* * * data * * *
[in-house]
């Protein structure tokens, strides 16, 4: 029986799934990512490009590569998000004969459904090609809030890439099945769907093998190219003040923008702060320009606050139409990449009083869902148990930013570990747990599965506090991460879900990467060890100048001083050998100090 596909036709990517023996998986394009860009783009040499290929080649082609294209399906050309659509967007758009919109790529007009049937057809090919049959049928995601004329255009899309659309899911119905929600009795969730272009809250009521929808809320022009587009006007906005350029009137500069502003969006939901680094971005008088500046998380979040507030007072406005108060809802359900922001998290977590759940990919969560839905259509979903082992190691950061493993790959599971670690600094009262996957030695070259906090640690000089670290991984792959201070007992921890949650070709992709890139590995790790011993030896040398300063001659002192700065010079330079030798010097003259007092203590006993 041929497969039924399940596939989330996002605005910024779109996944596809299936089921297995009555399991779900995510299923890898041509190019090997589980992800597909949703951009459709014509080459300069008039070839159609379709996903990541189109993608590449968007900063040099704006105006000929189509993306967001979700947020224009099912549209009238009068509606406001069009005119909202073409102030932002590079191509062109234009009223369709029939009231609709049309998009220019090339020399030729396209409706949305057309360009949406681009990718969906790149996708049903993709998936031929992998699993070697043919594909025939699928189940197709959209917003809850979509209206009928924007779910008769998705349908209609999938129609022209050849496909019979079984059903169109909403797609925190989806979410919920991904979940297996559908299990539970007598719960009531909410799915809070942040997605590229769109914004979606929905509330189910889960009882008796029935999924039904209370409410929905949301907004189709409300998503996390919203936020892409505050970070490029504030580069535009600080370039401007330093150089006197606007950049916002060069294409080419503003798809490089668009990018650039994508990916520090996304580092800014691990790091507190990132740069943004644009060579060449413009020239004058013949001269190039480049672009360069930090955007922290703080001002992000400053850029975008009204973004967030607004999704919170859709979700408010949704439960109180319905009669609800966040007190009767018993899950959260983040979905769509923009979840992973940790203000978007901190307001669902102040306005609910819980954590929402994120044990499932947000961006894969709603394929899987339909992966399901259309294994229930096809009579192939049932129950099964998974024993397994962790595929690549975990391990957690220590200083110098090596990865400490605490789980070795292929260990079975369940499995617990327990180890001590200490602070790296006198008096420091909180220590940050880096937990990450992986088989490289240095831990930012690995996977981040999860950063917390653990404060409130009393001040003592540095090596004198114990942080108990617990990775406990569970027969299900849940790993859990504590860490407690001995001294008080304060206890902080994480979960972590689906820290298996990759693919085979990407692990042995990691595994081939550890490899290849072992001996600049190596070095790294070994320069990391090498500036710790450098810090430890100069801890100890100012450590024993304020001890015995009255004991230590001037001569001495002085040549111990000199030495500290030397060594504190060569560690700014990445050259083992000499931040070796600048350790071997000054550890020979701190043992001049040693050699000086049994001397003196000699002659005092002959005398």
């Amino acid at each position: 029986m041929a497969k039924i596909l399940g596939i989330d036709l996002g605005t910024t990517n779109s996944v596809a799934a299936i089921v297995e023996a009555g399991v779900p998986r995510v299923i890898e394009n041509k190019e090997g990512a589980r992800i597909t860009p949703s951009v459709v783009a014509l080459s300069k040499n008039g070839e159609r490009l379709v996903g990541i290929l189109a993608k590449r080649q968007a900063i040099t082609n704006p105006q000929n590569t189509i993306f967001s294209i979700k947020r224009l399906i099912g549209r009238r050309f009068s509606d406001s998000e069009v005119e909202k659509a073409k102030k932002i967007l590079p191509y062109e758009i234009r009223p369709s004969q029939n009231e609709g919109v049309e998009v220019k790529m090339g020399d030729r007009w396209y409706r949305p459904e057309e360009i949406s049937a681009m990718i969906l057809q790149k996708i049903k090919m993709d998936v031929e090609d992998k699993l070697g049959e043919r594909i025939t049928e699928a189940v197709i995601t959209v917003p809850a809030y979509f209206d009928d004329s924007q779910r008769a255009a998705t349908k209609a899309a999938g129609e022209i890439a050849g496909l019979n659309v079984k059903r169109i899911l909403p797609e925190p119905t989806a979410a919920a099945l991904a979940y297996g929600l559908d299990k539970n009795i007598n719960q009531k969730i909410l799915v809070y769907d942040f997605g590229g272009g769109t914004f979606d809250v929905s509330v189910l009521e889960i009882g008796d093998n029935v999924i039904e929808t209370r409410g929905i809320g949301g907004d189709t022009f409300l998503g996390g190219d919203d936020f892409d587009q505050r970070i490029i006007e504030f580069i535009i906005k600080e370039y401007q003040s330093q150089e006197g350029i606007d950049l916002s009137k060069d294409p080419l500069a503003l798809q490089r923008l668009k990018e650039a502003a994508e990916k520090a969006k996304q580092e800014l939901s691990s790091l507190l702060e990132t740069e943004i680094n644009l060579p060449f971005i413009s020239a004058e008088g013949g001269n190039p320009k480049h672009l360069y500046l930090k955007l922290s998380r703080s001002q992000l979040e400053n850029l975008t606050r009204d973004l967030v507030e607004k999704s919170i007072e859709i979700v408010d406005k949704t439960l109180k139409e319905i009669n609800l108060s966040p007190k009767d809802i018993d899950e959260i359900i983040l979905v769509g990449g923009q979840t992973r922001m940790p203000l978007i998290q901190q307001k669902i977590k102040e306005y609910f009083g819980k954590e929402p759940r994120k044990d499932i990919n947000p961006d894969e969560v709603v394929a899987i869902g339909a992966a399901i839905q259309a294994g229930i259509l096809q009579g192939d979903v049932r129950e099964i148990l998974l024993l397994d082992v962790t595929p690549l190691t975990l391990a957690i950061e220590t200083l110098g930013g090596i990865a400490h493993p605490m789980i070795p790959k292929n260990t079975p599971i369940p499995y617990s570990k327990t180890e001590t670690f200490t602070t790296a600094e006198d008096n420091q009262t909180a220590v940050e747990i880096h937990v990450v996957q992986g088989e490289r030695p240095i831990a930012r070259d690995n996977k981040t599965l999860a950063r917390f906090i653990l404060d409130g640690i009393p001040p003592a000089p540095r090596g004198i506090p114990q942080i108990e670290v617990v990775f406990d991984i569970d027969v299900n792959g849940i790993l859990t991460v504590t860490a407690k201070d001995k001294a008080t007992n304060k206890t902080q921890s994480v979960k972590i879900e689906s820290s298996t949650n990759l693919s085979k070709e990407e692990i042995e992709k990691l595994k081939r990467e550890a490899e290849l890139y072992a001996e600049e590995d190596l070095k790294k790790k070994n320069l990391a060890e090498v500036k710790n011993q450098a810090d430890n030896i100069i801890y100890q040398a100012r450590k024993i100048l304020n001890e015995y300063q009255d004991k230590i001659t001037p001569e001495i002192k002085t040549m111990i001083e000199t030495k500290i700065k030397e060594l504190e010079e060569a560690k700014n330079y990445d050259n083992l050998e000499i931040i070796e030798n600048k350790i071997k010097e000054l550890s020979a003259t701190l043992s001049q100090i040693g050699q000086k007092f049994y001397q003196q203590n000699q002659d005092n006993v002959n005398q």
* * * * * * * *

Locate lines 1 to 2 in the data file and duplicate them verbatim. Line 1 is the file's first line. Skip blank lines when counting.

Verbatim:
[in-house]
């Protein structure tokens, strides 16, 4: 029986799934990512490009590569998000004969459904090609809030890439099945769907093998190219003040923008702060320009606050139409990449009083869902148990930013570990747990599965506090991460879900990467060890100048001083050998100090 596909036709990517023996998986394009860009783009040499290929080649082609294209399906050309659509967007758009919109790529007009049937057809090919049959049928995601004329255009899309659309899911119905929600009795969730272009809250009521929808809320022009587009006007906005350029009137500069502003969006939901680094971005008088500046998380979040507030007072406005108060809802359900922001998290977590759940990919969560839905259509979903082992190691950061493993790959599971670690600094009262996957030695070259906090640690000089670290991984792959201070007992921890949650070709992709890139590995790790011993030896040398300063001659002192700065010079330079030798010097003259007092203590006993 041929497969039924399940596939989330996002605005910024779109996944596809299936089921297995009555399991779900995510299923890898041509190019090997589980992800597909949703951009459709014509080459300069008039070839159609379709996903990541189109993608590449968007900063040099704006105006000929189509993306967001979700947020224009099912549209009238009068509606406001069009005119909202073409102030932002590079191509062109234009009223369709029939009231609709049309998009220019090339020399030729396209409706949305057309360009949406681009990718969906790149996708049903993709998936031929992998699993070697043919594909025939699928189940197709959209917003809850979509209206009928924007779910008769998705349908209609999938129609022209050849496909019979079984059903169109909403797609925190989806979410919920991904979940297996559908299990539970007598719960009531909410799915809070942040997605590229769109914004979606929905509330189910889960009882008796029935999924039904209370409410929905949301907004189709409300998503996390919203936020892409505050970070490029504030580069535009600080370039401007330093150089006197606007950049916002060069294409080419503003798809490089668009990018650039994508990916520090996304580092800014691990790091507190990132740069943004644009060579060449413009020239004058013949001269190039480049672009360069930090955007922290703080001002992000400053850029975008009204973004967030607004999704919170859709979700408010949704439960109180319905009669609800966040007190009767018993899950959260983040979905769509923009979840992973940790203000978007901190307001669902102040306005609910819980954590929402994120044990499932947000961006894969709603394929899987339909992966399901259309294994229930096809009579192939049932129950099964998974024993397994962790595929690549975990391990957690220590200083110098090596990865400490605490789980070795292929260990079975369940499995617990327990180890001590200490602070790296006198008096420091909180220590940050880096937990990450992986088989490289240095831990930012690995996977981040999860950063917390653990404060409130009393001040003592540095090596004198114990942080108990617990990775406990569970027969299900849940790993859990504590860490407690001995001294008080304060206890902080994480979960972590689906820290298996990759693919085979990407692990042995990691595994081939550890490899290849072992001996600049190596070095790294070994320069990391090498500036710790450098810090430890100069801890100890100012450590024993304020001890015995009255004991230590001037001569001495002085040549111990000199030495500290030397060594504190060569560690700014990445050259083992000499931040070796600048350790071997000054550890020979701190043992001049040693050699000086049994001397003196000699002659005092002959005398």